only place certain facts are to be is in the administrative assistants' memoranda. Here all the
facts are in the public record." Montrose Chemical, supra at 70.
Indeed, arguably, the need for candor is even greater with respect to internal investigations of
allegations of wrongdoing than it is for day-to-day policymaking.
the correct balance is struck.23 Because the trial court is in a better position to hear testimony
and review documents in camera and appraise the multiple factors that influence this balance, its
determination should be accorded the appropriate deference reflected in a "clearly erroneous"
standard of review. Id. at 107.24
The United States Supreme Court has given the following description of the application
of the clearly erroneous standard of review:
Although the meaning of the phrase "clearly erroneous" is not
immediately apparent, certain general principles governing the exercise of the
appellate court's power to overturn findings of a district court may be derived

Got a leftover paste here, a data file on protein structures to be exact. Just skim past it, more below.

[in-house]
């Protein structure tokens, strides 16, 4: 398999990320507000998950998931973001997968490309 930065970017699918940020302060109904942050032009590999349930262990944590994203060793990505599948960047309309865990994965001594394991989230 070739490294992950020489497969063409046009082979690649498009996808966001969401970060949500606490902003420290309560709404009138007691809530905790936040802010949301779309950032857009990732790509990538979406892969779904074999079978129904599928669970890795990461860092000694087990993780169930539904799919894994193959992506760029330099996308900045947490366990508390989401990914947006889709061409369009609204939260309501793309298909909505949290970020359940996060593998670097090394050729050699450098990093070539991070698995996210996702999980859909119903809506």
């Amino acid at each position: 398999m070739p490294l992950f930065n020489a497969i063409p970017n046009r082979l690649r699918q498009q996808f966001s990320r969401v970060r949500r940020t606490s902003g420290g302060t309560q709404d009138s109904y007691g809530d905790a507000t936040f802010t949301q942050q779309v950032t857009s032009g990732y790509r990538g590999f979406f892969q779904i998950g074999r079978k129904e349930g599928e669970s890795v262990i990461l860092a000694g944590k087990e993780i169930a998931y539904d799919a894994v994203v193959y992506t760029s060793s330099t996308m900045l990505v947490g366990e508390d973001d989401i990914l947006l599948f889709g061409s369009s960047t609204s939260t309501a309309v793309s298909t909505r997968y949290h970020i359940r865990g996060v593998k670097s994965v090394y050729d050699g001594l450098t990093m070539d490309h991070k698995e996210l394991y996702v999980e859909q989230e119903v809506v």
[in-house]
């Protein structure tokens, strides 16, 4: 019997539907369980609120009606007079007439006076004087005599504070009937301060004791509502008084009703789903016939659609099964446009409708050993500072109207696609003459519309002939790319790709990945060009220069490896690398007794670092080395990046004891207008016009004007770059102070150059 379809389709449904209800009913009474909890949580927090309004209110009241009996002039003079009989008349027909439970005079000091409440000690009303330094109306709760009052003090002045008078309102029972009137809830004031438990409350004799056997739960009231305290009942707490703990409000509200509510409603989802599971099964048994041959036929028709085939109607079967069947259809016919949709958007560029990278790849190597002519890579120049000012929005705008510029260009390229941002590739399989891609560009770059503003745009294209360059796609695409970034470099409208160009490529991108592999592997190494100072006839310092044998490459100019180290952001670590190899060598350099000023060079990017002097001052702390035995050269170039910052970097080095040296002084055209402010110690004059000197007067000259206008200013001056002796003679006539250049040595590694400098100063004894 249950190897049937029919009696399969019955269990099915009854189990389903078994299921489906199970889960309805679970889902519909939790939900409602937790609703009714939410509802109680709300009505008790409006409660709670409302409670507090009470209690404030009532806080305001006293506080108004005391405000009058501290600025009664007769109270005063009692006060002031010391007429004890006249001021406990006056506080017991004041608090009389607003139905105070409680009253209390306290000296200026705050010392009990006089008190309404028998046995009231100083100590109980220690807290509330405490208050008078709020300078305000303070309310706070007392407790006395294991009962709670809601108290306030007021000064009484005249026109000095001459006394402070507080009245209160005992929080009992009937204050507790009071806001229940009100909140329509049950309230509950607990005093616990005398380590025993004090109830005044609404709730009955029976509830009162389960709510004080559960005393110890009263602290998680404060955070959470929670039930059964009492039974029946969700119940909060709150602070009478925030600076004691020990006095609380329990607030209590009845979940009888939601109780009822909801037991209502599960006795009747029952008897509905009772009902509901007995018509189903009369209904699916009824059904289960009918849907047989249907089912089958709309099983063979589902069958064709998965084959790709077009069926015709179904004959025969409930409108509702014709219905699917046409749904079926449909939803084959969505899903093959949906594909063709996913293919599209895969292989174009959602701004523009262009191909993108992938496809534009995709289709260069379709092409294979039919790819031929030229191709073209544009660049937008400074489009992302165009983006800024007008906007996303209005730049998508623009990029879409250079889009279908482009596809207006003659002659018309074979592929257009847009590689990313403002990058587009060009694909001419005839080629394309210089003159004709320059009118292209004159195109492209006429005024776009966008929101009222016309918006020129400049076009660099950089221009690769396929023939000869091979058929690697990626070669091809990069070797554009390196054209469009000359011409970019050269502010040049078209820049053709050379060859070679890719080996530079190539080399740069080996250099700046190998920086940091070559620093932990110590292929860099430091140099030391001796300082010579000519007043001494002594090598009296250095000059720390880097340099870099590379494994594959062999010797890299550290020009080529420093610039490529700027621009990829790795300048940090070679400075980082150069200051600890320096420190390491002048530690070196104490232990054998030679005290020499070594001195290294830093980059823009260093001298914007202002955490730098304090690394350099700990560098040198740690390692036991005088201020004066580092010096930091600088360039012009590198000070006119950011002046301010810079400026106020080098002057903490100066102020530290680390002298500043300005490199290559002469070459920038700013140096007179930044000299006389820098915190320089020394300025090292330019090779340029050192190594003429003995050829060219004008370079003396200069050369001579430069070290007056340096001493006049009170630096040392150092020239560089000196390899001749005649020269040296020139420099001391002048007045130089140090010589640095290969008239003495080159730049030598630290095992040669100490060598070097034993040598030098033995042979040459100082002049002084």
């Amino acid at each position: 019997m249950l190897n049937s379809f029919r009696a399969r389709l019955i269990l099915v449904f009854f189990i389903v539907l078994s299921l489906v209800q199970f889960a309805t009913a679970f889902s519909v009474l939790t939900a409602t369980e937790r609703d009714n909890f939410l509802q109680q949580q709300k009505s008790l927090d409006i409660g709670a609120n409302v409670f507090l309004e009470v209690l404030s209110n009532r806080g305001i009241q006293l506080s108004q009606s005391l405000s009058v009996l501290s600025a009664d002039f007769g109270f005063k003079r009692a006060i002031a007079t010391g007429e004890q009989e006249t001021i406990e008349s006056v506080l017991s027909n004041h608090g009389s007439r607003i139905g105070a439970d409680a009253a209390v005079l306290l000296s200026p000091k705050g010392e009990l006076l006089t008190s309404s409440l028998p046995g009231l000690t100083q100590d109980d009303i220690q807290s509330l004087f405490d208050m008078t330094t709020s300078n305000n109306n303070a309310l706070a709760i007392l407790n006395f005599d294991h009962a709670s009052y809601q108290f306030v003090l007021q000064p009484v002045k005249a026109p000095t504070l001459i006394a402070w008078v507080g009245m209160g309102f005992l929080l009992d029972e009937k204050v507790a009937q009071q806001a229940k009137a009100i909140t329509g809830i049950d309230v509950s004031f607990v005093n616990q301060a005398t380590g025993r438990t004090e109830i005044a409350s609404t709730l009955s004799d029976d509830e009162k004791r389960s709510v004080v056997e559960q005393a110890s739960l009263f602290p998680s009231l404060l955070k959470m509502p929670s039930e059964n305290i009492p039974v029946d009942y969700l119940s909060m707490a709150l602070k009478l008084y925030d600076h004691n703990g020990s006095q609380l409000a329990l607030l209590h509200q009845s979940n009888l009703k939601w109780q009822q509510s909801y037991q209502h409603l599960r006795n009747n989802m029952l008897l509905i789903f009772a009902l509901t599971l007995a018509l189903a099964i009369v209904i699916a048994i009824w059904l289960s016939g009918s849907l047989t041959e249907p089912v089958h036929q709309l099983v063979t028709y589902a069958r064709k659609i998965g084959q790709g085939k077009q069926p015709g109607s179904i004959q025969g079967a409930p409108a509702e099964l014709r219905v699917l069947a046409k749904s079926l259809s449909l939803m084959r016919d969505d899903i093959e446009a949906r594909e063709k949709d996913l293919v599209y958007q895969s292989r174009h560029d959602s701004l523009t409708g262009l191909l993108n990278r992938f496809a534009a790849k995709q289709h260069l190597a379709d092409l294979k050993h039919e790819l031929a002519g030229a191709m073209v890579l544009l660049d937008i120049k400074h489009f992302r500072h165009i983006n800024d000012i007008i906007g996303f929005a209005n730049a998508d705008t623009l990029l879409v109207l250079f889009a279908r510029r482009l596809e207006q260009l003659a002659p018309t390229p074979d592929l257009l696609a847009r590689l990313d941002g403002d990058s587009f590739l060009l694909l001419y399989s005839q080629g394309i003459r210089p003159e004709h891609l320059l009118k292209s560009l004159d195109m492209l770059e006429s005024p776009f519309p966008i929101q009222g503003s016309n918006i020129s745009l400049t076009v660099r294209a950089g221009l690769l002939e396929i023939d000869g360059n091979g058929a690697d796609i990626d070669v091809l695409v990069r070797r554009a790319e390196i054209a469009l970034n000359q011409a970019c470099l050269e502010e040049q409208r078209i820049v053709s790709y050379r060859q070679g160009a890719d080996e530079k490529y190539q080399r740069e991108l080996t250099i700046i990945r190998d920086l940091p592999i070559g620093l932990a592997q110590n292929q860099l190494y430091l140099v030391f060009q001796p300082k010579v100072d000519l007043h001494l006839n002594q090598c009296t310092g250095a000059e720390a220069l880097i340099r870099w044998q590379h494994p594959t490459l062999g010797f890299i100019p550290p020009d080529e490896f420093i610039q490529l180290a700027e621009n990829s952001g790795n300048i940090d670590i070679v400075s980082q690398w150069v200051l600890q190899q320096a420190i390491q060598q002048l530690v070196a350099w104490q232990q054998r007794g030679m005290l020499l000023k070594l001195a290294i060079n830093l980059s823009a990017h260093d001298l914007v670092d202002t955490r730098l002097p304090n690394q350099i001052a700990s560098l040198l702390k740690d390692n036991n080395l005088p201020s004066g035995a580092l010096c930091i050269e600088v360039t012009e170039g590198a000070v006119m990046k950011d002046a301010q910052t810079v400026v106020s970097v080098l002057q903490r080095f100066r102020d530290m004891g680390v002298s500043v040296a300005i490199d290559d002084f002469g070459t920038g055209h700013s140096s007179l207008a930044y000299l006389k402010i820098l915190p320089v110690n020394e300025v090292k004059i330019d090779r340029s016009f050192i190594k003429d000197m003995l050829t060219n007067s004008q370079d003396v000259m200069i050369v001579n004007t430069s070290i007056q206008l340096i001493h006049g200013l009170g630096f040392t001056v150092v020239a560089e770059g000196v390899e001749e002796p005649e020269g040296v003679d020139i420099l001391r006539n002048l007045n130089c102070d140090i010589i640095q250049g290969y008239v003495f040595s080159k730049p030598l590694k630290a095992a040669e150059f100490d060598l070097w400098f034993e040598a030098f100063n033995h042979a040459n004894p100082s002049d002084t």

from our cases. The foremost of these principles, as the Fourth Circuit itself
recognized, is that "[a] finding is 'clearly erroneous' when although there is
evidence to support it, the reviewing court on the entire evidence is left with the
definite and firm conviction that a mistake has been committed." This standard
plainly does not entitle a reviewing court to reverse the finding of the trier of fact
simply because it is convinced that it would have decided the case differently. The
reviewing court oversteps the bounds of its duty under [F R Civ P] 52(a) if it
undertakes to duplicate the role of the lower court. "In applying the clearly
erroneous standard to the findings of a district court sitting without a jury,
appellate courts must constantly have in mind that their function is not to decide
factual issues de novo." If the district court's account of the evidence is plausible
in light of the record viewed in its entirety, the court of appeals may not reverse it
even though convinced that had it been sitting as the trier of fact, it would have
weighed the evidence differently. Where there are two permissible views of the